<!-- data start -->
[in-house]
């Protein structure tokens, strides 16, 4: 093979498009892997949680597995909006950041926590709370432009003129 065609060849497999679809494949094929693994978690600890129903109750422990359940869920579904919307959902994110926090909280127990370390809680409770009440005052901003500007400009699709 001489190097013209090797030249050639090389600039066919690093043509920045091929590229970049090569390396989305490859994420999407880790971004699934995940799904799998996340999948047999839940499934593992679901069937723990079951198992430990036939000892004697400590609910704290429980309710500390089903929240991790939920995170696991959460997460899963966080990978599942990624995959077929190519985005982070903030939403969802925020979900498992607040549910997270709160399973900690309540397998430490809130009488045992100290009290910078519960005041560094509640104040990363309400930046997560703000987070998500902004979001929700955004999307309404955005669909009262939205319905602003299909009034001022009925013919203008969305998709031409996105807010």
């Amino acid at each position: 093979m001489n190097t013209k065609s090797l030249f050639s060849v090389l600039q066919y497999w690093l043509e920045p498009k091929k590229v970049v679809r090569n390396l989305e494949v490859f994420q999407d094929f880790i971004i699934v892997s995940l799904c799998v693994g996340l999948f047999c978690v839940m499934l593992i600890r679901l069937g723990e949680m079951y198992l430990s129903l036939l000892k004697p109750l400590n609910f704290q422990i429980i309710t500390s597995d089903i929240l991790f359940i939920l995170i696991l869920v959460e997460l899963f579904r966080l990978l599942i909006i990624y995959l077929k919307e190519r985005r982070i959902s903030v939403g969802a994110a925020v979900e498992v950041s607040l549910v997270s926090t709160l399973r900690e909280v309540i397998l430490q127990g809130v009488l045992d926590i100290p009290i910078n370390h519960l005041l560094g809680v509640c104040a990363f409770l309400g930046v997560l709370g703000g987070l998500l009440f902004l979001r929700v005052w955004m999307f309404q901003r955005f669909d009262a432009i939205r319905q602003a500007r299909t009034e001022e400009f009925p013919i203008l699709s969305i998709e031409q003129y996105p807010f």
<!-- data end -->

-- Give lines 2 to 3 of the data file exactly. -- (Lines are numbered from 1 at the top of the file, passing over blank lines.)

């Protein structure tokens, strides 16, 4: 093979498009892997949680597995909006950041926590709370432009003129 065609060849497999679809494949094929693994978690600890129903109750422990359940869920579904919307959902994110926090909280127990370390809680409770009440005052901003500007400009699709 001489190097013209090797030249050639090389600039066919690093043509920045091929590229970049090569390396989305490859994420999407880790971004699934995940799904799998996340999948047999839940499934593992679901069937723990079951198992430990036939000892004697400590609910704290429980309710500390089903929240991790939920995170696991959460997460899963966080990978599942990624995959077929190519985005982070903030939403969802925020979900498992607040549910997270709160399973900690309540397998430490809130009488045992100290009290910078519960005041560094509640104040990363309400930046997560703000987070998500902004979001929700955004999307309404955005669909009262939205319905602003299909009034001022009925013919203008969305998709031409996105807010």
């Amino acid at each position: 093979m001489n190097t013209k065609s090797l030249f050639s060849v090389l600039q066919y497999w690093l043509e920045p498009k091929k590229v970049v679809r090569n390396l989305e494949v490859f994420q999407d094929f880790i971004i699934v892997s995940l799904c799998v693994g996340l999948f047999c978690v839940m499934l593992i600890r679901l069937g723990e949680m079951y198992l430990s129903l036939l000892k004697p109750l400590n609910f704290q422990i429980i309710t500390s597995d089903i929240l991790f359940i939920l995170i696991l869920v959460e997460l899963f579904r966080l990978l599942i909006i990624y995959l077929k919307e190519r985005r982070i959902s903030v939403g969802a994110a925020v979900e498992v950041s607040l549910v997270s926090t709160l399973r900690e909280v309540i397998l430490q127990g809130v009488l045992d926590i100290p009290i910078n370390h519960l005041l560094g809680v509640c104040a990363f409770l309400g930046v997560l709370g703000g987070l998500l009440f902004l979001r929700v005052w955004m999307f309404q901003r955005f669909d009262a432009i939205r319905q602003a500007r299909t009034e001022e400009f009925p013919i203008l699709s969305i998709e031409q003129y996105p807010f």